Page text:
What’s Worse? Carrier IQ, The Carriers, Or Our Paranoia?

Carrier IQ: Friend or Foe?

Is it really paranoia if the world is out to get you? The latest scandal to hit headlines is Carrier IQ. It’s software used to diagnose network, hardware or application failures on mobile devices. The issue is that it sends this info to your carrier, without your consent. Does that mean its evil?

Trevor Eckhart—a security researcher—discovered the Carrier IQ app and reported that it could possibly log everything your phone does. News travels fast on the web, especially with social media. The fact this app is found on over 100 million phones only adds fuel to the fire.

Carrier IQ could have gone transparent and peacefully worked with Mr. Eckhart to shed some light on the matter and work with him to find a solution. Instead the company got defensive. It launched legal assaults and contradictory press releases.

While uproar spread it turns out far less data really is logged. Somewhat good news but reports still conflict each other. Without the full story it’s not surprising at least three lawsuits against Carrier IQ have appeared.

Is Carrier IQ at fault? It only makes the software. A statement made by the company states “our software does not record, store or transmit the contents of SMS messages, email, photographs, audio or video.”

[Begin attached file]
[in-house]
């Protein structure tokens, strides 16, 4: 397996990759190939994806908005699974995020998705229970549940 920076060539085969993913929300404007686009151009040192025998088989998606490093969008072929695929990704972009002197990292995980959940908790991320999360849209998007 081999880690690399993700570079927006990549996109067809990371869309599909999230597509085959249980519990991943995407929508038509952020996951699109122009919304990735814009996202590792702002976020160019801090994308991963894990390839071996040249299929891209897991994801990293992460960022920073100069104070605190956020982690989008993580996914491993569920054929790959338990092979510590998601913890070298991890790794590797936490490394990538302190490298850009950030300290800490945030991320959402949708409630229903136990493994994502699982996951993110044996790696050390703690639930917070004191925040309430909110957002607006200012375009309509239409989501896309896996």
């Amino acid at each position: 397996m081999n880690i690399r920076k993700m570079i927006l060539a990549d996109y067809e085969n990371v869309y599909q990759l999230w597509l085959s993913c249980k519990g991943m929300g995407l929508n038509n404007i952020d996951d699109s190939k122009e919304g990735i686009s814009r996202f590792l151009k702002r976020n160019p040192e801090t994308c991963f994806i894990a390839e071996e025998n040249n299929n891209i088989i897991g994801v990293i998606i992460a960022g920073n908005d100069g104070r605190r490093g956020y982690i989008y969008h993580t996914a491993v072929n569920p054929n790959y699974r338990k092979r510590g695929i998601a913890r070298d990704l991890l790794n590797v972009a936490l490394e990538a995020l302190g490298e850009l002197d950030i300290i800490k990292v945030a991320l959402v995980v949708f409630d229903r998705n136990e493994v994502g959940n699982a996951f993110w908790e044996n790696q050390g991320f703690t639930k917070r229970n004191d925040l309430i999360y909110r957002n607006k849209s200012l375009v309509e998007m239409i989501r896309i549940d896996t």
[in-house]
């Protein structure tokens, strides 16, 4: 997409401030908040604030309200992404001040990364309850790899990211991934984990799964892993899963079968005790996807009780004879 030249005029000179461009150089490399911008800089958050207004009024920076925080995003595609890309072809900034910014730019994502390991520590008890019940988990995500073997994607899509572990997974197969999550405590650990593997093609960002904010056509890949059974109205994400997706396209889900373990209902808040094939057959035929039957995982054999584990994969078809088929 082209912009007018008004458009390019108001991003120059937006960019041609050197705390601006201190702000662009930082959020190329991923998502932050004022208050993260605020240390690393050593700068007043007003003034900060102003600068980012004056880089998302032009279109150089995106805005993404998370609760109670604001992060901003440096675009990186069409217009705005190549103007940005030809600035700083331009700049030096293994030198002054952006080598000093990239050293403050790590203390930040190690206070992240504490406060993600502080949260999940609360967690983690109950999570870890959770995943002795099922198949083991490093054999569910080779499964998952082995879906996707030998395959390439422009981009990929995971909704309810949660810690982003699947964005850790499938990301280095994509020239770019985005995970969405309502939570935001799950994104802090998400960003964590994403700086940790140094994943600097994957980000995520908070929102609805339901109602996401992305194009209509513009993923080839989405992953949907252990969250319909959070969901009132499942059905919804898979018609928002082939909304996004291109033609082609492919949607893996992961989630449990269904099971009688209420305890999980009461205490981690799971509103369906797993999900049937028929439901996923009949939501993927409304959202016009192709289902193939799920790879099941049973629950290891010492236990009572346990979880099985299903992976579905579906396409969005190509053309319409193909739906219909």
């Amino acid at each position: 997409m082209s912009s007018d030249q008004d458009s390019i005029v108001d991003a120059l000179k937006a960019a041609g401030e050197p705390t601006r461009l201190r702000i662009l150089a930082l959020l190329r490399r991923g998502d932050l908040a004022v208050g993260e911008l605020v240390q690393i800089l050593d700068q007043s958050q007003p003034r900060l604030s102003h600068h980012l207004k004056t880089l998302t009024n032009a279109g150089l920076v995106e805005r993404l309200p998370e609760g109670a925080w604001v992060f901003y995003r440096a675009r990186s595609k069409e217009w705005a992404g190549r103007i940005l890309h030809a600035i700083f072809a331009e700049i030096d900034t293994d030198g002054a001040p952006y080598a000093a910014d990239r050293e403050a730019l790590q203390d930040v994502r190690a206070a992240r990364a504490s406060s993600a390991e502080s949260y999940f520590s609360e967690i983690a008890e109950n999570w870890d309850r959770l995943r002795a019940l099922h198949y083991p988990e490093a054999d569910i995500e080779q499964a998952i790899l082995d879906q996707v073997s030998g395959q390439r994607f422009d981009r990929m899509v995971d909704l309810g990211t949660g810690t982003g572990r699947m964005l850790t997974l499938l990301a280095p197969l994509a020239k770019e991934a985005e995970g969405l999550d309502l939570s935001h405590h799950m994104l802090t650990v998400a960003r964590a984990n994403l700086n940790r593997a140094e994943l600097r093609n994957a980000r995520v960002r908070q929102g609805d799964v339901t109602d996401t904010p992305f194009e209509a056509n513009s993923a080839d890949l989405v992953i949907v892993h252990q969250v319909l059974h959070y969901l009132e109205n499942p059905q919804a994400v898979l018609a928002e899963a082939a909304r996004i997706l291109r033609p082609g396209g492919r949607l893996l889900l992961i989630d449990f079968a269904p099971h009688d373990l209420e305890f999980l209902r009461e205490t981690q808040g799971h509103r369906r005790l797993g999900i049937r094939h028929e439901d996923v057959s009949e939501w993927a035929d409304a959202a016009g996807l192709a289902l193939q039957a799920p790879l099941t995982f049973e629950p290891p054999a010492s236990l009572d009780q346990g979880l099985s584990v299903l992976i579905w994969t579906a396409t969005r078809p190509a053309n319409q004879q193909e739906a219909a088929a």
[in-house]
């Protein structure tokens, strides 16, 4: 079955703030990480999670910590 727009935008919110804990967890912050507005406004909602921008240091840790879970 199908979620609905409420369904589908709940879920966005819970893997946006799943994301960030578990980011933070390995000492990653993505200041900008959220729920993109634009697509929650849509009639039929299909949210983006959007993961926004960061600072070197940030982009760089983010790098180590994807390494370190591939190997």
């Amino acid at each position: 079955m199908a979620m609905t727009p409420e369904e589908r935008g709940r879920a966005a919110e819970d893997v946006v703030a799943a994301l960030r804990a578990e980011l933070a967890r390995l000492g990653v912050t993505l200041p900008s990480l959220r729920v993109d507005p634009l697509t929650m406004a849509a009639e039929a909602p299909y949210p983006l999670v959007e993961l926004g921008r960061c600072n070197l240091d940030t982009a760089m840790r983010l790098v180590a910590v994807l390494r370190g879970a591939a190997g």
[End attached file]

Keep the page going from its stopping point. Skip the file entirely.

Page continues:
Maybe it’s the carriers fault? They use and deploy the software in ways we might not approve. Gathering data on what you were doing when your phone crashes is valuable though. It allows for updates to ensure you have a smooth and error-free mobile experience. Just because the software can gather more info, does that mean the carriers are using it to spy on you?

The pain point here is the ‘opt-in’ factor. Facebook has been criticized heavily over the years for applying new features that opt you in to public share settings by default. They’ve since revised their approach so your privacy settings are front and center, putting you in the clear driver’s seat.

With Carrier IQ, currently only Apple has enabled the service to require your permission to aid in sending diagnostic info. You can turn it off (here’s how).

Personal info is collected all the time though. How do you think location based services and targeted ads work? Even going to the grocery store, my Save-On-More card may get me points but it also logs data on when I shop, what I buy, and my spending habits. Am I ‘opting in’ simply by using the card? Should I stop using it? No, I want 200 points for those eggs.

I’m not surprised that the device I carry around with me everywhere may contain info of where I travel and what I do. If it sends info when it crashes to my carrier, so be it. If it’s sending my texts messages and my pictures for some technician to pry through, well that’s another story.

So is this really a big deal? Should Carrier IQ be shut down? Or do we blame our carriers for not letting us opt in to it? Perhaps we’re so paranoid that our privacy is no longer private that we’ll make a big deal out of anything. Are they really out to get us, or do we just think that? Thanks paranoia…

Scott Cornell

When he’s not knee deep in blogging and all things tech, Scott spends his free time playing ultimate Frisbee and watching foreign films. An expert in emerging tech trends, Scott always has his ear to ground for breaking news related to IT security.